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20121201
20121231
Search Results 0 to 7 of about 8 (some duplicates have been removed)
. lloyd: what epa said to us was, "you can have an exemption from filtration "if you keep this undeveloped, "and if you can manage the wastewater so that it does not pollute your water supply." and we feel that we've reached the point where we can really keep it clean enough to drink unfiltered for the indefinite future. and new york city is in a small club of cities that actually have that filtration avoidance waiver. narrator: while municipalities are responsible for maintaining systems and source supply, the standards that protect water are established at the federal level. there are two important pieces of federal legislation that were both enacted in the early to mid-1970s. the first was the clean water act, which acts to protect rivers and lakes, and sources of drinking water. the second was the safe drinking water act, that provides federal standards to assure the safety of the water that we drink. both acts have been amended since they were first adopted, and they're both cornerstones for the water issues that we face in america today. allbee: the clean water act set a floor and ba
of the clean water act. we have to advance the cause. that is the big challenge ahead of us. you just don't think of raw sewage in waterways in a developed country, and yet, that's what we have, and not just in pittsburgh, but all over. narrator: pittsburgh is situated at the confluence of the allegheny, monongahela, and ohio rivers. these three rivers are vital for industry, recreation, and drinking water. and each year, billions of gallons of combined sewer overflows discharge directly into those rivers. hecht: we're now having to face the consequences of the choice that was made to put in combined sewer systems. narrator: in 1994, the government adopted a combined sewer overflow policy to reduce csos nationwide. cities with combined sewer overflows now face an enforcement action called a consent decree. under a consent decree, a city must reduce pollution levels significantly within a strict time frame or face heavy fines. in 1960, the combined sewer overflows were a perfectly legitimate way of dealing with sewers. woman: the mind set was that, what did it matter if we were sending our
city in the u.s. and over 40 million tourists visit the city every year. the 1.3 billion gallons of water required every day are delivered by a system of extraordinary scale and complex engineering. man: water is essential to the economic viability of new york city. reliable infrastructure and reliable delivery of water is a must. you have to reinvest in the infrastructure every single minute to keep it current. hurwitz: we have the stock exchange, we have the united nations -- failure can have a dramatic impact on the nation, and even internationally. so there's a really keen awareness that you always have to be fixing the system. things corrode, they rust. they get to where you turn them on and nothing happens. but it is so totally used in every nook and cranny, that making any accommodation to shut it down, to do something to it, is very difficult. narrator: two massive underground tunnels, called simply tunnel 1 and tunnel 2, provide most of the city's water supply. they run hundreds of feet below manhattan, far deeper than the subways. built at the beginning of the 20th cent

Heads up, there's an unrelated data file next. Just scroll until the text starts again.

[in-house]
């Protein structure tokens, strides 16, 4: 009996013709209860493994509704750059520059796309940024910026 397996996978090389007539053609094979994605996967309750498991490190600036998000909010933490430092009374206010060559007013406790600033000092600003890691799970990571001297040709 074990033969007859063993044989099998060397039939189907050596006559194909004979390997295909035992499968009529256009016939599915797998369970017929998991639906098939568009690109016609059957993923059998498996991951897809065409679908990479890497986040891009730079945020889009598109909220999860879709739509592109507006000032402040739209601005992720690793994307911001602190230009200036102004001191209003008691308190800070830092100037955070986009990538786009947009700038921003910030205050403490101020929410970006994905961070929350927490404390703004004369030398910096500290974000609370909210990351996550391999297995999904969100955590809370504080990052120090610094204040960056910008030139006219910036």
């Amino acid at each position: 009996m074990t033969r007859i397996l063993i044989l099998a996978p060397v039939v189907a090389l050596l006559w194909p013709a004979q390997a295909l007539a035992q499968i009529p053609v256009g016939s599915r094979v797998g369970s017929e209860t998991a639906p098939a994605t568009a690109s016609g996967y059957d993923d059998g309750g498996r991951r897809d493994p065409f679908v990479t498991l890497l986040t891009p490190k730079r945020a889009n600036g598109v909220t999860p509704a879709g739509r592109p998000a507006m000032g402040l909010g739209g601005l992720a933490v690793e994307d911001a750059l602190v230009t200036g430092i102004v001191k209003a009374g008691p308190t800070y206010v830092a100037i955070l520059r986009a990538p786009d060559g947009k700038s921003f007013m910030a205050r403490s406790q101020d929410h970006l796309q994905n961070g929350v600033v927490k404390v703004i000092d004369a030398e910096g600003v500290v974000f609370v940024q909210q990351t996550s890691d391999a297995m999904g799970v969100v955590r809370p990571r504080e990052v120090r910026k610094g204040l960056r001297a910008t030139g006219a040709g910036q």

to where you turn them on and nothing happens. but it is so totally used in every nook and cranny, that making any accommodation to shut it down, to do something to it, is very difficult. narrator: two massive underground tunnels, called simply tunnel 1 and tunnel 2, provide most of the city's water supply. they run hundreds of feet below manhattan, far deeper than the subways. built at the beginning of the 20th century, they are concrete-lined and bored through solid rock. they could last centuries. but the mechanical equipment within them will not. engineers in the 1950s discovered rust on the tunnel's valves. there were concerns that if they closed the valves for tunnel inspections, they may never open again, leaving new york city without water. so they chose to keep them open. as a result, there has not been significant inspection, maintenance, or repair of the tunnels in decades. no one knows their current condition. hurwitz: currently, city tunnel 1 and city tunnel number 2 would be feeding each half of the city. so you'd lose half the city if you didn't have a replacement.
Search Results 0 to 7 of about 8 (some duplicates have been removed)